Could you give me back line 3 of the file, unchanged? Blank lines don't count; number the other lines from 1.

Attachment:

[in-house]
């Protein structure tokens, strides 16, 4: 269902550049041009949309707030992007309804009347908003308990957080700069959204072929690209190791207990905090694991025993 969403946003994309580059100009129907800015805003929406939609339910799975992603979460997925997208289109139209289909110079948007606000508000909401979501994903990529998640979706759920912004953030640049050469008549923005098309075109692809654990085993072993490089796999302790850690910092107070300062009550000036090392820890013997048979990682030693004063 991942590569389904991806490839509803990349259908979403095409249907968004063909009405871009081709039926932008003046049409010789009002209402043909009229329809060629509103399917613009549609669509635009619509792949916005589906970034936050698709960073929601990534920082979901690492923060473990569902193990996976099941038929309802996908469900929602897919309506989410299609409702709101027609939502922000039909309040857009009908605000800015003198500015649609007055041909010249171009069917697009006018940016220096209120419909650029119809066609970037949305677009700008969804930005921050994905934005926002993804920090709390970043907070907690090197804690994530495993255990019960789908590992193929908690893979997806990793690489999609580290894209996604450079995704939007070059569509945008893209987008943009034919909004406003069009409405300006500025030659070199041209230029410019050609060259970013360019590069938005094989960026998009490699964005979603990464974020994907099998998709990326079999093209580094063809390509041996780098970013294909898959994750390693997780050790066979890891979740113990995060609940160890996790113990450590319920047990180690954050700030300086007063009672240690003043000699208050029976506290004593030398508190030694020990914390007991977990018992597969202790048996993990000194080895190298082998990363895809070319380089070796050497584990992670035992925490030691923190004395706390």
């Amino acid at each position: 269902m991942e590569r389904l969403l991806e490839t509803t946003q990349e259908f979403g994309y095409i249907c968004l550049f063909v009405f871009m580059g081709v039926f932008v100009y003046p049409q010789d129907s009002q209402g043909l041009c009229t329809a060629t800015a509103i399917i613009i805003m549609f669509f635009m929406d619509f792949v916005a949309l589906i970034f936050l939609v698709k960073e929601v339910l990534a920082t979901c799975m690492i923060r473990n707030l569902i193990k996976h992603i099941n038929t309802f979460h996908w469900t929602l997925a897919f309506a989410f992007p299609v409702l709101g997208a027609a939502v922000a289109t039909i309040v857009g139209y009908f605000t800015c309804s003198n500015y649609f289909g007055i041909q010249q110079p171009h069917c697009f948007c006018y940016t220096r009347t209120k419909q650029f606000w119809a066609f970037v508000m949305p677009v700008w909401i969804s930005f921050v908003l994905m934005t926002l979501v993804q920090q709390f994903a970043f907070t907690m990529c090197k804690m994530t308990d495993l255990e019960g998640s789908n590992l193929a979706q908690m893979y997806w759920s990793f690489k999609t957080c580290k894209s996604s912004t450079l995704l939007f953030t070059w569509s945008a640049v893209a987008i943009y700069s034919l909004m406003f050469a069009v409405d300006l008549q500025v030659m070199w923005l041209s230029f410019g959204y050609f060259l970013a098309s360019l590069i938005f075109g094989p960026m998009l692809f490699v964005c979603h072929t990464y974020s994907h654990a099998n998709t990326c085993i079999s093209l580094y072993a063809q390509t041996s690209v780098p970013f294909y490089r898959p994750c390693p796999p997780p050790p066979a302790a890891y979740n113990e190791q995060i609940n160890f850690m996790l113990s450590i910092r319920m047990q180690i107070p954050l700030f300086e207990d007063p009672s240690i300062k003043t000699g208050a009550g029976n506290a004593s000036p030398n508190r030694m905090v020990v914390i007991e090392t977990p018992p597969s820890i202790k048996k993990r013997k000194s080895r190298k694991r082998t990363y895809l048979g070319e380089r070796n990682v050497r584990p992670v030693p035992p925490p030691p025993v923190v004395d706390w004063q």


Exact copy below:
């Amino acid at each position: 269902m991942e590569r389904l969403l991806e490839t509803t946003q990349e259908f979403g994309y095409i249907c968004l550049f063909v009405f871009m580059g081709v039926f932008v100009y003046p049409q010789d129907s009002q209402g043909l041009c009229t329809a060629t800015a509103i399917i613009i805003m549609f669509f635009m929406d619509f792949v916005a949309l589906i970034f936050l939609v698709k960073e929601v339910l990534a920082t979901c799975m690492i923060r473990n707030l569902i193990k996976h992603i099941n038929t309802f979460h996908w469900t929602l997925a897919f309506a989410f992007p299609v409702l709101g997208a027609a939502v922000a289109t039909i309040v857009g139209y009908f605000t800015c309804s003198n500015y649609f289909g007055i041909q010249q110079p171009h069917c697009f948007c006018y940016t220096r009347t209120k419909q650029f606000w119809a066609f970037v508000m949305p677009v700008w909401i969804s930005f921050v908003l994905m934005t926002l979501v993804q920090q709390f994903a970043f907070t907690m990529c090197k804690m994530t308990d495993l255990e019960g998640s789908n590992l193929a979706q908690m893979y997806w759920s990793f690489k999609t957080c580290k894209s996604s912004t450079l995704l939007f953030t070059w569509s945008a640049v893209a987008i943009y700069s034919l909004m406003f050469a069009v409405d300006l008549q500025v030659m070199w923005l041209s230029f410019g959204y050609f060259l970013a098309s360019l590069i938005f075109g094989p960026m998009l692809f490699v964005c979603h072929t990464y974020s994907h654990a099998n998709t990326c085993i079999s093209l580094y072993a063809q390509t041996s690209v780098p970013f294909y490089r898959p994750c390693p796999p997780p050790p066979a302790a890891y979740n113990e190791q995060i609940n160890f850690m996790l113990s450590i910092r319920m047990q180690i107070p954050l700030f300086e207990d007063p009672s240690i300062k003043t000699g208050a009550g029976n506290a004593s000036p030398n508190r030694m905090v020990v914390i007991e090392t977990p018992p597969s820890i202790k048996k993990r013997k000194s080895r190298k694991r082998t990363y895809l048979g070319e380089r070796n990682v050497r584990p992670v030693p035992p925490p030691p025993v923190v004395d706390w004063q």